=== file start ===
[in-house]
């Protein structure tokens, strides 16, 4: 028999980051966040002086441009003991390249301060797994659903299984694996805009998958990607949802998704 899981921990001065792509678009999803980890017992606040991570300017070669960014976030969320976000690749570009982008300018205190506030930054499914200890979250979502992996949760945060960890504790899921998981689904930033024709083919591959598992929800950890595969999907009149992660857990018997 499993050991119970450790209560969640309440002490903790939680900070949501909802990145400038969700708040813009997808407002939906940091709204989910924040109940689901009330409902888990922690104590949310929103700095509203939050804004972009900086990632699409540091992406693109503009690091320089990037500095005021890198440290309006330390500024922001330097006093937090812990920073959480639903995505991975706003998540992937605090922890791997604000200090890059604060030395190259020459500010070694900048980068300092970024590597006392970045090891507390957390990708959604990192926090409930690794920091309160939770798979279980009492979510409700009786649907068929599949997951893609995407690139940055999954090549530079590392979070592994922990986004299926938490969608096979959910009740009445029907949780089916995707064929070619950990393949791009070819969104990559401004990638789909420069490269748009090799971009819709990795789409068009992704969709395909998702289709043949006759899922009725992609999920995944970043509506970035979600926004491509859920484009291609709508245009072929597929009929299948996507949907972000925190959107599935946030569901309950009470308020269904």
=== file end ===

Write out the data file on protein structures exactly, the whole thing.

[in-house]
């Protein structure tokens, strides 16, 4: 028999980051966040002086441009003991390249301060797994659903299984694996805009998958990607949802998704 899981921990001065792509678009999803980890017992606040991570300017070669960014976030969320976000690749570009982008300018205190506030930054499914200890979250979502992996949760945060960890504790899921998981689904930033024709083919591959598992929800950890595969999907009149992660857990018997 499993050991119970450790209560969640309440002490903790939680900070949501909802990145400038969700708040813009997808407002939906940091709204989910924040109940689901009330409902888990922690104590949310929103700095509203939050804004972009900086990632699409540091992406693109503009690091320089990037500095005021890198440290309006330390500024922001330097006093937090812990920073959480639903995505991975706003998540992937605090922890791997604000200090890059604060030395190259020459500010070694900048980068300092970024590597006392970045090891507390957390990708959604990192926090409930690794920091309160939770798979279980009492979510409700009786649907068929599949997951893609995407690139940055999954090549530079590392979070592994922990986004299926938490969608096979959910009740009445029907949780089916995707064929070619950990393949791009070819969104990559401004990638789909420069490269748009090799971009819709990795789409068009992704969709395909998702289709043949006759899922009725992609999920995944970043509506970035979600926004491509859920484009291609709508245009072929597929009929299948996507949907972000925190959107599935946030569901309950009470308020269904």